We conducted three separate studies to measure the use of services identified in each of the CWC recommendations chosen. The following section summarizes the study designs, data sources, and other methodological considerations for investigating each recommendation (Additional file 1: Table S1, Additional file 2: Table S2, Additional file 3: Table S3 and Additional file 4: Table S4 detail complete methodology). All data, irrespective of source, was collected between 2011 and 2013 to assess the prevalence of overuse in Canada prior to the introduction of CWC. CIHI is an independent not-for-profit organization that has been established to collect and report on health outcomes across Canada. CIHI is a prescribed entity under section 45 [1] of Ontario’s Personal Health Information Protection Act, allowing CIHI to hold personal health information for the purposes of compiling statistical information for the management of the health system [22]. The use of routinely collected data – either during patient care (CIHI administrative data) or at set cycles (Health Canada surveys) – may enable future measurement and comparison with the baseline estimates contained herein, possibly to evaluate the impact of the CWC campaign or other interventions implemented after 2013 to decrease low-value care. As this study used routinely collected data that was analyzed at CIHI, in accordance with their institutional privacy policies, this study was exempted from research ethics approval.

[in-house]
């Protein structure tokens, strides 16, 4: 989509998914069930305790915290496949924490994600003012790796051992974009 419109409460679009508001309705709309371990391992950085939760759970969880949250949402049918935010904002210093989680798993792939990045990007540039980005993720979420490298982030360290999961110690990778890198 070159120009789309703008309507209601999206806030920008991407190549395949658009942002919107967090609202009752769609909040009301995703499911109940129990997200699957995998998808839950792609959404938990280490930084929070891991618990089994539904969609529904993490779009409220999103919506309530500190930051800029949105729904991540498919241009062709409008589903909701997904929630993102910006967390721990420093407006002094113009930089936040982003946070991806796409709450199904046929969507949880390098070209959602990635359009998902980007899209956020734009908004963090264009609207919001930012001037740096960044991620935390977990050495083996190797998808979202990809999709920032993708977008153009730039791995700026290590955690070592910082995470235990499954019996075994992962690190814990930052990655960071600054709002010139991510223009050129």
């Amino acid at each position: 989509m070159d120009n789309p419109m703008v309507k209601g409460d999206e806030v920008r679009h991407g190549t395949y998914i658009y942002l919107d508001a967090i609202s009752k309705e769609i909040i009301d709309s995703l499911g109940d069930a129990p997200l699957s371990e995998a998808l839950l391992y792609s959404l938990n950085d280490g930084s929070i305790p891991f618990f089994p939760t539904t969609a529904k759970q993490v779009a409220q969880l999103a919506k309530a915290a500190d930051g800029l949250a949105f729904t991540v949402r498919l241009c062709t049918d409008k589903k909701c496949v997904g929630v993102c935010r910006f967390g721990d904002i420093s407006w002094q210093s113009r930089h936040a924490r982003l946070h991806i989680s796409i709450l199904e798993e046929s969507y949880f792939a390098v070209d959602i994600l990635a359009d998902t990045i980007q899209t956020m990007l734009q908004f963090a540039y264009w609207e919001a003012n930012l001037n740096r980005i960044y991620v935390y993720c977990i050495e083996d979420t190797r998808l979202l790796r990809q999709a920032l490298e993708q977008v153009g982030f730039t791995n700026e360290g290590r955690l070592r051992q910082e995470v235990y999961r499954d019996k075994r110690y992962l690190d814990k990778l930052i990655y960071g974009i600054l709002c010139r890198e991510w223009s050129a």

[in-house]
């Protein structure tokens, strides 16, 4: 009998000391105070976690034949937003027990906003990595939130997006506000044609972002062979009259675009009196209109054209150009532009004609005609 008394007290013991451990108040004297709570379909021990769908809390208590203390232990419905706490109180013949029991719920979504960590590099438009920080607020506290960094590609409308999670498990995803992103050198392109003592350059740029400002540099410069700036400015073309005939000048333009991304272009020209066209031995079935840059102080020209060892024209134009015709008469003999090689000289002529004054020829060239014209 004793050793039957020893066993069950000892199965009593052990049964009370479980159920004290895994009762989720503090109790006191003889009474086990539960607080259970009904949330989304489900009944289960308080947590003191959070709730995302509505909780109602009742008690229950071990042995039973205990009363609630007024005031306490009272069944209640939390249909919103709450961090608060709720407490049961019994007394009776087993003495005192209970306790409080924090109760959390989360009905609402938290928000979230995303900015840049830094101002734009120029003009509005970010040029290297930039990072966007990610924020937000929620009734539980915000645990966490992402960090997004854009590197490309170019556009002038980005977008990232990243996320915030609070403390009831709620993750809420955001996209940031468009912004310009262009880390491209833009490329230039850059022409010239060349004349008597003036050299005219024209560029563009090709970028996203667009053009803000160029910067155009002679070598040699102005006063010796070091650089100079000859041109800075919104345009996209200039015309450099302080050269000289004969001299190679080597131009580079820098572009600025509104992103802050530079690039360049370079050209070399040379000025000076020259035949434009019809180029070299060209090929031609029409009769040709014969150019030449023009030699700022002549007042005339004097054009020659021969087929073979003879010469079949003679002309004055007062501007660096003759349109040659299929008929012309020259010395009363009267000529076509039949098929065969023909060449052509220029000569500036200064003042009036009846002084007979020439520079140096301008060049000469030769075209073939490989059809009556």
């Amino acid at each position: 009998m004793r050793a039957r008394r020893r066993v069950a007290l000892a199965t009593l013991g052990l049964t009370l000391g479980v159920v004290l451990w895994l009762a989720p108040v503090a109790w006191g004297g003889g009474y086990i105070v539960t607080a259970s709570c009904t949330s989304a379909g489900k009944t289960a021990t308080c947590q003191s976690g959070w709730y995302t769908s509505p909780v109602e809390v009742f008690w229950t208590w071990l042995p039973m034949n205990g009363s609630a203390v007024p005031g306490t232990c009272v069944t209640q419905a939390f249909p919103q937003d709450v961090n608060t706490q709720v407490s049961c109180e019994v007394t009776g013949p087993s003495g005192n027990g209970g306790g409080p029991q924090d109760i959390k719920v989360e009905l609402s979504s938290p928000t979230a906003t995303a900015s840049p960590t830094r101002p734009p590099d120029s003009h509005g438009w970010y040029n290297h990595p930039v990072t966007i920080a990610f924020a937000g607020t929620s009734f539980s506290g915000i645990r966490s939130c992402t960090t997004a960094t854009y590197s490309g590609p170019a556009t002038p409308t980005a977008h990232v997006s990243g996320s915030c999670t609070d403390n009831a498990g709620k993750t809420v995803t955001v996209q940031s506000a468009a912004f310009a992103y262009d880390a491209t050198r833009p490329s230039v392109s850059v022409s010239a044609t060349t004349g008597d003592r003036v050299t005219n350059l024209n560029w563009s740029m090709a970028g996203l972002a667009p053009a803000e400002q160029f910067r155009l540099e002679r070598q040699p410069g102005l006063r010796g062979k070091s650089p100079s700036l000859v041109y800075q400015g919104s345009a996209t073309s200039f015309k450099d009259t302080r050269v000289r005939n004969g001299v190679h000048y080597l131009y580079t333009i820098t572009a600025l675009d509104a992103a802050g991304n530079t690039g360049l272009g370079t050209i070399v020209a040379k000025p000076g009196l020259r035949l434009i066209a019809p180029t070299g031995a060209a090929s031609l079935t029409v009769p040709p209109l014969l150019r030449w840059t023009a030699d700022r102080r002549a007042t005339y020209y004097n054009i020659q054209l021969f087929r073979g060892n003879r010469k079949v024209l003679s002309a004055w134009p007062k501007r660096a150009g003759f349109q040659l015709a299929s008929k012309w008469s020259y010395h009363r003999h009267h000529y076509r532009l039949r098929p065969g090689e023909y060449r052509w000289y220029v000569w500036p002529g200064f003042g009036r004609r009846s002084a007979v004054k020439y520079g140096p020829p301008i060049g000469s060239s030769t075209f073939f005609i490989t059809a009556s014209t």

Analysis followed the same general approach per recommendation: 1) estimate the frequency of, and variation in, the use of unnecessary care service(s) identified in that recommendation and 2) conduct regression-based analyses to identify factors associated with use of those services. Recommendation-specific methodology is outlined in the following sections, including variable selection for our multiple logistic regression analyses. Missing data was handled via list-wise deletion. All analyses were performed using SAS version 9.4 and statistical significance was assessed at a two-tailed P ≤ .05.